New Delhi: The Social Media Networking major- Facebook said that it has paid 4.84 crores of rupees to security researchers in India as a part of its bug bounty programme. The amounts appearing the most paid till the date, by it. The world’s largest social networking platform- Facebook is having over 142 million of its users and as per the researchers who are contributing to its bug bounty programme, who said on a blog, this holds top rank among the 127 countries throughout the world.
In the Blog, Adam Ruddermann- The technical program manager on the Facebook Bug Bounty team, wrote that the country is a “home” for the largest population of security researchers (which are around 205) who are participating in the Facebook Bug Bounty programme, since from its inception in the year 2011.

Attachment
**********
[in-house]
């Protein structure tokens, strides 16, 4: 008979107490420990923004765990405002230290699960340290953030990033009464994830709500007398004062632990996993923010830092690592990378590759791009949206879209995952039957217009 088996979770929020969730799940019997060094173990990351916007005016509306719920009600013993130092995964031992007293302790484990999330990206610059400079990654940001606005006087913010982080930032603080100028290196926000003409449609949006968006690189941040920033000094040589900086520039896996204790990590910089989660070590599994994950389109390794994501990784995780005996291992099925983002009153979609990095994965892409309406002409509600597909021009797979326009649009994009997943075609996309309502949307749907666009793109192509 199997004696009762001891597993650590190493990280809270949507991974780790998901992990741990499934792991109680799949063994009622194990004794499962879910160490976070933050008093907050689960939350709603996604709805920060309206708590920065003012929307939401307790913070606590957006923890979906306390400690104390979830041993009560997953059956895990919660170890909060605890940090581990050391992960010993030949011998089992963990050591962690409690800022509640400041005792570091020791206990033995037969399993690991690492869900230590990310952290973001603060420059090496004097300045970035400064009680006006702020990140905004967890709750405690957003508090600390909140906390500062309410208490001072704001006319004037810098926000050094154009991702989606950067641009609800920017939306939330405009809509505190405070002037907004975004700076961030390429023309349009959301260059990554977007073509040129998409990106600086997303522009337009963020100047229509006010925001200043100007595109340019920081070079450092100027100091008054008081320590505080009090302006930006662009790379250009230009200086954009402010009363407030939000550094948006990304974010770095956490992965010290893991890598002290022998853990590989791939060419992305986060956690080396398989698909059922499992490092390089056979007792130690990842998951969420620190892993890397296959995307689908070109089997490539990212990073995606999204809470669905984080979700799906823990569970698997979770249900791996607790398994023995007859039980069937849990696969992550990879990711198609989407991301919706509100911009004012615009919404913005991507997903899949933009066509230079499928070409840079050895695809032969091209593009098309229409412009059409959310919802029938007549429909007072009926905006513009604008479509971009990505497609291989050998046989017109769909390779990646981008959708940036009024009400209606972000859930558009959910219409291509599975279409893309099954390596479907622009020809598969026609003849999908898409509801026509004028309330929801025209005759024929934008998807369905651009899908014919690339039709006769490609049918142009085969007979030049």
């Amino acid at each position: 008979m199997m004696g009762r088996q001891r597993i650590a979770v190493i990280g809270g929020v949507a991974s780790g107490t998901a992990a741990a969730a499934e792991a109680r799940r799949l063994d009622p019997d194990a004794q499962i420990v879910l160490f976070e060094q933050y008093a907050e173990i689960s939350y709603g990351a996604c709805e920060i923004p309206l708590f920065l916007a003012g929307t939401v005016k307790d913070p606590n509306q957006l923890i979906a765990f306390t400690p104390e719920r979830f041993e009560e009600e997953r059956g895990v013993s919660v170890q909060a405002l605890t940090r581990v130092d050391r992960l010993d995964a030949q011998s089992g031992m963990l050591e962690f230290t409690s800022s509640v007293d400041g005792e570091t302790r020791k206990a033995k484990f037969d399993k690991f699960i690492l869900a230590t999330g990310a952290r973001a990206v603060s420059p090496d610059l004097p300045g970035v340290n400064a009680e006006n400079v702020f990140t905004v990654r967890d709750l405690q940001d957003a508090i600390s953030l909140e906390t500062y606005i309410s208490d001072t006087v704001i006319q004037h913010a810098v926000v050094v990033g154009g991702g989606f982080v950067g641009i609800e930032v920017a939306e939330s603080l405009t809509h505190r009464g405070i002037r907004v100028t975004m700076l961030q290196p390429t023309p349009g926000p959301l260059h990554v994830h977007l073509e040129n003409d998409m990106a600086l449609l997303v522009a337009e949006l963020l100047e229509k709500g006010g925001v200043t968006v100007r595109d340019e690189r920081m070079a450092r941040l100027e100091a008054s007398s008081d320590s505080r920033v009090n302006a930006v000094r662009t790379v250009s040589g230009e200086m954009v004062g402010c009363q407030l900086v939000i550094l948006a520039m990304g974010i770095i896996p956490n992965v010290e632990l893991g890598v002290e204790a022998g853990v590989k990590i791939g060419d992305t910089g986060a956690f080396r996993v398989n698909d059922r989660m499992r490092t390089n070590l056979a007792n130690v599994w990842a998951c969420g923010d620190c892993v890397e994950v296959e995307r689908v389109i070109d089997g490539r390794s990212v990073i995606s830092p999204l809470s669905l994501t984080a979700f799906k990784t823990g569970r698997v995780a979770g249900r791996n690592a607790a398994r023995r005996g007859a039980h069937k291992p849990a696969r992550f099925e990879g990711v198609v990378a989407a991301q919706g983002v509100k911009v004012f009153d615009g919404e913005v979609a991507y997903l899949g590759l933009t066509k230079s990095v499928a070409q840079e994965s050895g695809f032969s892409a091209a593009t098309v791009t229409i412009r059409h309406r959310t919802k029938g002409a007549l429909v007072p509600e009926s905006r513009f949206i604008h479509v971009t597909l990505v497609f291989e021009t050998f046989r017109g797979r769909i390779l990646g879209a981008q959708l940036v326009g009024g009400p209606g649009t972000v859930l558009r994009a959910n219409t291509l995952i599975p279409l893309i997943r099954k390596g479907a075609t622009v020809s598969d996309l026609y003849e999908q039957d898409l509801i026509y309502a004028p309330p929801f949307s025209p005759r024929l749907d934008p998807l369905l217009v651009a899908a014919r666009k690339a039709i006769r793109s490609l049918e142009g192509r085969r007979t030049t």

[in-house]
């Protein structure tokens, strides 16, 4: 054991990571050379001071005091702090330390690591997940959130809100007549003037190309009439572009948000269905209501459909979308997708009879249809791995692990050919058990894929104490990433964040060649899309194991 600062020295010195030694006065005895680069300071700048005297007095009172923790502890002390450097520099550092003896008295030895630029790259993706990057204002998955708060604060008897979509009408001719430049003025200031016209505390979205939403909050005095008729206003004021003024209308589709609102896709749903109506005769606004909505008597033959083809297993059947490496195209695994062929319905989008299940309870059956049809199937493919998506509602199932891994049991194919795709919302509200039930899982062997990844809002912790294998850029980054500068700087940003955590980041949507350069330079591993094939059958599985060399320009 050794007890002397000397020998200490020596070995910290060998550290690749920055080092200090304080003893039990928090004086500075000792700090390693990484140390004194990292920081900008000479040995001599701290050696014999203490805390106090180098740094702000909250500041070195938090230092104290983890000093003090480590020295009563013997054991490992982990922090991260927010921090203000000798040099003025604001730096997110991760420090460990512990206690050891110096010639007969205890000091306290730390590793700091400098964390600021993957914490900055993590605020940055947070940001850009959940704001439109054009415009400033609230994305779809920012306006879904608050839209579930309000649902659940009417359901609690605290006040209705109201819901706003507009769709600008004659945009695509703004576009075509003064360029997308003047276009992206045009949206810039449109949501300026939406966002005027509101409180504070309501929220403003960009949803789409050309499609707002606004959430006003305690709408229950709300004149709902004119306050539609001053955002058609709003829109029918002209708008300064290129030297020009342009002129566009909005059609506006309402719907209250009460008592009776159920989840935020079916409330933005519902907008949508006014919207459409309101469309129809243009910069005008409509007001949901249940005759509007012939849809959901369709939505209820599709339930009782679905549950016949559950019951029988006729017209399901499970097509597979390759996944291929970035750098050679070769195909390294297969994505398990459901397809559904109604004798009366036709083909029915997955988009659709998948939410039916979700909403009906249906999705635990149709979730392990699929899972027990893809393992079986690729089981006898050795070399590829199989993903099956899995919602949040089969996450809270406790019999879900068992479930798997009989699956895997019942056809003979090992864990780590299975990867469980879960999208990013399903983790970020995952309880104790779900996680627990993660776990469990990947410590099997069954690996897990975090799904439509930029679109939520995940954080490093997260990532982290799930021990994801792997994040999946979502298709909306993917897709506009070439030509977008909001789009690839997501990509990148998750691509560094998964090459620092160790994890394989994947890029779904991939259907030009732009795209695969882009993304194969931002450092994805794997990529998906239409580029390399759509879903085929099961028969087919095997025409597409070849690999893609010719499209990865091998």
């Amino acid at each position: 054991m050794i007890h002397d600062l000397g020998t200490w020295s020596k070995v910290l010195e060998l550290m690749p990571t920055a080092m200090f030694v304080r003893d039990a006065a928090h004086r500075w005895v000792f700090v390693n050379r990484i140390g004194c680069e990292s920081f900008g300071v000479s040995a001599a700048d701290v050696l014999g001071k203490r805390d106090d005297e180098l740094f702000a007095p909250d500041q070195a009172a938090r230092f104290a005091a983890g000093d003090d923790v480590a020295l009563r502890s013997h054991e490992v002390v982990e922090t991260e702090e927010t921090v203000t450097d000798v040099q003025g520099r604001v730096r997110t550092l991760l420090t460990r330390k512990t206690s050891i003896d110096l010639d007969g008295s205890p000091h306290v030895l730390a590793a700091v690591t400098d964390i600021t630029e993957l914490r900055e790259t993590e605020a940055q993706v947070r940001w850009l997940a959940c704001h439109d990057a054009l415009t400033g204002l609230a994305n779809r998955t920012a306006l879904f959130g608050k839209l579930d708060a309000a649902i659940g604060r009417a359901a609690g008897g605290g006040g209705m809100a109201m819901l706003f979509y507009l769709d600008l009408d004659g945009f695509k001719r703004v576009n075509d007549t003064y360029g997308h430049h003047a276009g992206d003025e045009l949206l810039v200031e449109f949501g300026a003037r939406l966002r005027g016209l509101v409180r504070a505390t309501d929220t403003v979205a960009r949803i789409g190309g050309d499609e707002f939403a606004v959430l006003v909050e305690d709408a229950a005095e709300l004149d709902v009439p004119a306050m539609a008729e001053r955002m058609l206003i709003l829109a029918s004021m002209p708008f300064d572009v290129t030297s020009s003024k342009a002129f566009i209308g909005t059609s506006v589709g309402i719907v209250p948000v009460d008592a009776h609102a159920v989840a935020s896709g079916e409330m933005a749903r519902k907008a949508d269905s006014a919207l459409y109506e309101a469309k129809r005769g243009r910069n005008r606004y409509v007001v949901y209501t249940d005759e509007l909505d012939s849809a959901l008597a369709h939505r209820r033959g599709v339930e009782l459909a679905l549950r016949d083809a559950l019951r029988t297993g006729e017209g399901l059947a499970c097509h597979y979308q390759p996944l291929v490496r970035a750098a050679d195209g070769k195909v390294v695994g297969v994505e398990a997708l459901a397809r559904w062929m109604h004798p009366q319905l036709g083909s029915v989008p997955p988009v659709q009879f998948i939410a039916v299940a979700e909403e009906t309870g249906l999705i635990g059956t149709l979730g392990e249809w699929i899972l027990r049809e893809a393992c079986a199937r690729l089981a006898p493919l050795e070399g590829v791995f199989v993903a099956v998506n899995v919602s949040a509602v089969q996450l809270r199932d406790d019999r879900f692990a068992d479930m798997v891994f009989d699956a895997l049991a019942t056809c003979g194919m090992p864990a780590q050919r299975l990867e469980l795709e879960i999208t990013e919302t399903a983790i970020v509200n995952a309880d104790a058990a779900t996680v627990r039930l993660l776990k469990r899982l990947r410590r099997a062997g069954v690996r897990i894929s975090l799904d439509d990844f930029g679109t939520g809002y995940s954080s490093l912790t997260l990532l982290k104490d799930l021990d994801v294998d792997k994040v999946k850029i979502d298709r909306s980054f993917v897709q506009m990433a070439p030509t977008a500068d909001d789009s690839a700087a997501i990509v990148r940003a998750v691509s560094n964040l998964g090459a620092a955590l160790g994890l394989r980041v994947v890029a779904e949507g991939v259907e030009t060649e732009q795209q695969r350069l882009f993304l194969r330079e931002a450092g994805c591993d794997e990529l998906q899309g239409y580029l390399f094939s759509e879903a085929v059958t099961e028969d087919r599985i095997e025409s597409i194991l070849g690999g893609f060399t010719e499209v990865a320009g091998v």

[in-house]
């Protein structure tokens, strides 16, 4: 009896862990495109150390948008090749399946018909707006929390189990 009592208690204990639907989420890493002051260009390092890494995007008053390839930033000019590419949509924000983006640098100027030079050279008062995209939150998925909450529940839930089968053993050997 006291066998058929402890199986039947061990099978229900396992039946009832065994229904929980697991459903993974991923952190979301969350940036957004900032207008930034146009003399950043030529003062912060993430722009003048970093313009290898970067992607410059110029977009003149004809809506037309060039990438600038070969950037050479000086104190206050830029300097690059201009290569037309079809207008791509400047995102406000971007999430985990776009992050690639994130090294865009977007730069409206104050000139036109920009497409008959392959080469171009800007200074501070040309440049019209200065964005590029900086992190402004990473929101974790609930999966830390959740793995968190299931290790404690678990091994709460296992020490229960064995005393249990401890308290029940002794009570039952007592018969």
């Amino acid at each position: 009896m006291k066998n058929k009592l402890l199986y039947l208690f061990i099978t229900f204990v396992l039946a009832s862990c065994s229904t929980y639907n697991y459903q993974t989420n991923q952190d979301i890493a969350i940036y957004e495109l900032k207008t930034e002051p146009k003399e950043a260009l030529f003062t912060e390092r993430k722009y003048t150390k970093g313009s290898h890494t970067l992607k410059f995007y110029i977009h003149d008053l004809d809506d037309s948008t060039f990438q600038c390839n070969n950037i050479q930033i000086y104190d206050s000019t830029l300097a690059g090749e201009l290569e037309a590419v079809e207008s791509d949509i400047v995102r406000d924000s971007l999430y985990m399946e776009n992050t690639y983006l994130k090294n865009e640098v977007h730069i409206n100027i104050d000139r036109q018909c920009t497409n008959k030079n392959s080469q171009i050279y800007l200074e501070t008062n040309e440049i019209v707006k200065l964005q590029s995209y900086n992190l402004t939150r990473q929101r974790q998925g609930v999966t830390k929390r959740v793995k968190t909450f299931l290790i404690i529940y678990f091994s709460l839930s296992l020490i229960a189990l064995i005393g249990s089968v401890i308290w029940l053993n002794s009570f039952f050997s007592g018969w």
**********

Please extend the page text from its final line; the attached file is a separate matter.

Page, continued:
It is notable that in the software or hardware, the bug is an error or defect which usually causing a programme to malfunction. And often such bug can be seen occurring due to conflicts in the software when applications is trying to run in tandem.
Software can be caused to crashed or may be required to produce by such software, an unexpected result. Also, some of the dangerous defects could be used to gain unauthorized access to systems.
Thus, the protection of software or hardware from or against the bugs is really the matter of concern. It was seen from the year 2011, the Facebook’s Bug Bounty programme was launched and from that point of time, it has received over 2,400 valid submissions and has awarded more than 4.3 million dollars for 800 and above researches globally.
Also, as per programme, the researchers are getting rewarded for their reporting security bugs, and also for their identifying vulnerabilities in Facebook’s services or infrastructure can create security or privacy risks.
In the year 2015, the team of Facebook has classified around 102 Bug bounty submissions as high impact, an increase of 38 per cent over the previous year. Totally, there were 13,233 total submissions from the 5,543 researchers in 127 countries and paid 936,000 dollars to 210 researchers, who submitted a total of 526 valid reports.